Fig. 3: TIRF schematic diagram. An evanescent wave is used to excite fluorophores located in the region of the cell membrane in contact with the supporting glass slide [6]. 

Three-Dimensional (3D) SMT

Early forms of three-dimensional (3D) SMT utilized confocal microscopy to record a series of confocal image stacks along the axis normal to the basal plane of a sample, but were limited to very slow dynamic processes using this method.  For tracking faster phenomena, alternative methods such as two-photon excitation – a method that relies upon an orbital scanning scheme combined with a feedback loop to locate particles in 3D – have been developed. The most straightforward approach monitors changes in the PSF during wide-field illumination, which undergoes subtle shifts when displacing in the z-direction (i.e. above and below the focal plane). Other approaches, not unlike in the case of 2D SMT, rely on complex illumination methods such as LSFM [1].

Multi-Color SMT

Multi-Color SMT can be performed to simultaneously observe co-localized fluorescent reporters by using appropriate filters to distinguish particles by their characteristic emission spectra. Filters are often coupled with additional measures such as alternating excitation lasers to reduce cross-talk between fluorescent signals. Given their narrow emission spectra, QDs are usually ideal for these applications. High-speed Hyperspectral Microscopy (HSM) – a technique that uses a scanning single laser to excite a diffraction-limited volume of a sample at a given time – has been shown capable of performing SMT with up to eight species of QDs. However due to technical limitations of standard fluorescence microscopy set-ups, only up to three kinds of reporters are routinely observed over the course of a single experiment [1, 4].


With its unique capacity to observe dynamic biological interactions and behaviors with high spatiotemporal resolution, SMT has emerged as an invaluable tool for investigating a multitude of biological and biophysical phenomena. Early studies focused on elucidating descriptions of nonergodic transport and biomolecular motility, but applications have since expanded to encompass a wide range of topics. Processes that have been studied using SMT include, but are not limited to the following:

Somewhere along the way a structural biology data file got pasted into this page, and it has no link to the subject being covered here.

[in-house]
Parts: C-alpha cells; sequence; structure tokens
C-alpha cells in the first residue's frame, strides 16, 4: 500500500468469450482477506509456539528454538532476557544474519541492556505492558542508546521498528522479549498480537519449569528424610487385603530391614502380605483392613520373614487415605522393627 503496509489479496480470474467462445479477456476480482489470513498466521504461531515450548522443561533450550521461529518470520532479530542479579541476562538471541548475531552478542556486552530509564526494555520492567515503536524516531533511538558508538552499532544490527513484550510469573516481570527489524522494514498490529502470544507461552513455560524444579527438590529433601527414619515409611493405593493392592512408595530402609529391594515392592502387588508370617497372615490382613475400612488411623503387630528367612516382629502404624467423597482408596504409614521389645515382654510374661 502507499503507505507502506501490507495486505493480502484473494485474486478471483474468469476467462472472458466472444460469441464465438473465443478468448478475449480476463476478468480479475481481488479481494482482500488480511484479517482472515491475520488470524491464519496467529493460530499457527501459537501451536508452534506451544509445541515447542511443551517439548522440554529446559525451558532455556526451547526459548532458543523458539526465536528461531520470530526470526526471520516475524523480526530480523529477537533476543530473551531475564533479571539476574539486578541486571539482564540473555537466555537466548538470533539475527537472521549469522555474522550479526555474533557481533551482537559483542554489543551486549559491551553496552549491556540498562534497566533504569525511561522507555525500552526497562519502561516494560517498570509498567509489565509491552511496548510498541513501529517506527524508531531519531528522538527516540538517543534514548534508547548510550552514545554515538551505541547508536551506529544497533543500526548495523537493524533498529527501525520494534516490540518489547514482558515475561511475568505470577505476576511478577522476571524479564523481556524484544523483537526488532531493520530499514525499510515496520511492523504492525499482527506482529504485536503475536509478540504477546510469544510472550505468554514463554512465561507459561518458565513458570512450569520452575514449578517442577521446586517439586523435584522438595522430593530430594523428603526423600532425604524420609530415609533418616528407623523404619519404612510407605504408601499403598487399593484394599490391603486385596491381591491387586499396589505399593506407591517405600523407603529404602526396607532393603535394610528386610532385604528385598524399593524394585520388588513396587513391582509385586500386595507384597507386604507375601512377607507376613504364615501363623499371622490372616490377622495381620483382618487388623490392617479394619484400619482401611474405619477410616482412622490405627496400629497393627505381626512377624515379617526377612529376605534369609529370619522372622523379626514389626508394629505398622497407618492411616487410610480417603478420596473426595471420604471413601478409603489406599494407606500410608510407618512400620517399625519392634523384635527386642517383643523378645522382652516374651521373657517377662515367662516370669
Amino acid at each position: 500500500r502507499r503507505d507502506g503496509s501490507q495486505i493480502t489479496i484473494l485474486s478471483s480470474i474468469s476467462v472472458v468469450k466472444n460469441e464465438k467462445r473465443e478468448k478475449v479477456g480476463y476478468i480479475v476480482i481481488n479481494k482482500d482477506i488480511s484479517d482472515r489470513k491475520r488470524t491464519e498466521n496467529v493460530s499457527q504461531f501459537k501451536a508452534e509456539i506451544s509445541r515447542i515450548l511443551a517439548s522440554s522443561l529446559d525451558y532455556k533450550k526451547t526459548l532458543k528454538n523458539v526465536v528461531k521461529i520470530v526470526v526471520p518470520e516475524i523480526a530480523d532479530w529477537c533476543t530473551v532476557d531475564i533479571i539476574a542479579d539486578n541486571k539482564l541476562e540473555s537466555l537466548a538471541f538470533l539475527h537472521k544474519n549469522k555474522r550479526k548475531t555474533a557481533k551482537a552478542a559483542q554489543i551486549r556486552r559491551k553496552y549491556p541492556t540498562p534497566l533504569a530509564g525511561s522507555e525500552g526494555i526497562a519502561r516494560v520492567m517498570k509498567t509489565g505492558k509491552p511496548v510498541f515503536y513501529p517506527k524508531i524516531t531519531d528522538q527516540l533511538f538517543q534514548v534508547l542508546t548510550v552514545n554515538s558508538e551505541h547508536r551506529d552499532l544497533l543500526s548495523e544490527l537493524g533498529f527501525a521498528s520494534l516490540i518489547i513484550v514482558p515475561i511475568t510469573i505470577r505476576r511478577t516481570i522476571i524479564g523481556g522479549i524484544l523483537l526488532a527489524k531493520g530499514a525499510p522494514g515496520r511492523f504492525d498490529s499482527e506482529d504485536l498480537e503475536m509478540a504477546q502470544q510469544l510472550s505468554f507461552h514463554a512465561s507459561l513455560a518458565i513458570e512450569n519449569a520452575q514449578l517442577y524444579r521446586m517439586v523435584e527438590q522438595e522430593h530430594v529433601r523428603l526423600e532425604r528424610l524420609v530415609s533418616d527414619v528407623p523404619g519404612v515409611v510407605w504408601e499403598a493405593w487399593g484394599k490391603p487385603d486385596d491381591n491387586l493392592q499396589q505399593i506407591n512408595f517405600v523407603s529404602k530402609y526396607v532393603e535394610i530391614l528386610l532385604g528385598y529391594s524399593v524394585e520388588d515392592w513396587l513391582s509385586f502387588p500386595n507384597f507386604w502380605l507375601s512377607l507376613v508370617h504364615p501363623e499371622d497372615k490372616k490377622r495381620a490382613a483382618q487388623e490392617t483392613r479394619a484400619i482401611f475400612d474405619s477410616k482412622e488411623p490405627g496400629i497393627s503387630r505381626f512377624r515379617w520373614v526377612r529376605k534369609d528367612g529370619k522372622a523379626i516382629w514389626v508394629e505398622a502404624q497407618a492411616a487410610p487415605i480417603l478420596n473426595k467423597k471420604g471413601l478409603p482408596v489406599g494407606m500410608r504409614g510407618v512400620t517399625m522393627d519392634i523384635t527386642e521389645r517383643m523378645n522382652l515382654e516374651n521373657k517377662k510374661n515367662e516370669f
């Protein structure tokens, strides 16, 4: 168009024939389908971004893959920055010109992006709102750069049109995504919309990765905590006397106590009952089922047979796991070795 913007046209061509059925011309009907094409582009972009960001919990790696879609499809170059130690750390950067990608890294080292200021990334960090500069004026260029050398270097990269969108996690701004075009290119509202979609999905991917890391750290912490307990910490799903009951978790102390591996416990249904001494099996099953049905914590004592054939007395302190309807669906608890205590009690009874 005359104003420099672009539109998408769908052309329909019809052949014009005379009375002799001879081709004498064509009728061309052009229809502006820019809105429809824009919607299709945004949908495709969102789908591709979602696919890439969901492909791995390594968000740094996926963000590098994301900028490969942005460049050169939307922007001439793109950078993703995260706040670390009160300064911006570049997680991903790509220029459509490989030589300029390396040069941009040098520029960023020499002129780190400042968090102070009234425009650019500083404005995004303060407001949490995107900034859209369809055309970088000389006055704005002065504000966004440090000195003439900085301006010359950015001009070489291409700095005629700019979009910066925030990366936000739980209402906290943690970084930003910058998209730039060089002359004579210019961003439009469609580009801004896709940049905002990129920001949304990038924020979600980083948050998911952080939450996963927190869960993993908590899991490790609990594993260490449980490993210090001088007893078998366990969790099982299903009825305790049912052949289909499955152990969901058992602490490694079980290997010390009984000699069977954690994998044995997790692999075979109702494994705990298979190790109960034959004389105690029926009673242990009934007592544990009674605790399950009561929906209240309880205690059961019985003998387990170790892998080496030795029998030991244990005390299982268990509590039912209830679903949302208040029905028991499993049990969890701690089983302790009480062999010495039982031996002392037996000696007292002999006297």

• Intra- and inter-cellular diffusion of biomolecular structures (e.g. proteins, DNA, lipid vesicles) [1-3]
  • Translocation of molecular motors along microtubles [2]
  • Organization and transport of lipids, lipid domains, and proteins in the plasma membrane [1]
  • Transport of substrates through nuclear pore complexes [7]
  • Protein-protein interactions, conformational changes, and ligand binding events using FRET [4]
  • Gene expression [2]
  • Transcription factor binding [2]
  • Virus internalization, signalling, and transport in cells [1, 2, 8]
  • Assembly and disassembly of the actin cytoskeleton [9]


  1. Manzo, C. and Garcia-Parajo, M.F., A review of progress in single particle tracking: from methods to biophysical insights. Reports on Progress in Physics, 2015. 78(12): p. 29.
  2. Joo, C., et al., Advances in single-molecule fluorescence methods for molecular biology. Annual Review of Biochemistry. 2008, Annual Reviews: Palo Alto. p. 51-76.
  3. Saxton, M.J. and Jacobson, K., Single-particle tracking: applications to membrane dynamics. Annual Review of Biophysics and Biomolecular Structure, 1997. 26: p. 373-399.
  4. Ha, T. and Tinnefeld, P., Photophysics of Fluorescent Probes for Single-Molecule Biophysics and Super-Resolution Imaging. Annual Review of Physical Chemistry, 2012. 63: p. 595-617.
  5. Vu, T.Q., et al., Quantum dots for quantitative imaging: from single molecules to tissue. Cell and Tissue Research, 2015. 360(1): p. 71-86.
  6. Ockenga, W. Total Internal Reflection Fluorescence (TIRF) Microscopy, An Introduction. Leica Science Lab and the Philipps University Marburg, Institute of Cytobiology and Cytopathology, Germany. 12 Mar. 2012. Web. 6 June 2016. <>.
  7. Chenouard, N., et al., Objective comparison of particle tracking methods. National Methods, 2014. 11(3): p. 281-289.
  8. Dahmane, S., E., Rubinstein, and Milhiet, P.E.,Viruses and Tetraspanins: Lessons from Single Molecule Approaches. Viruses, 2014. 6(5): p. 1992.
  9. Smith, B.A., Gelles, J. , and Goode, B.L., Single-molecule studies of actin assembly and disassembly factors. Methods Enzymology, 2014. 540: p. 95-117.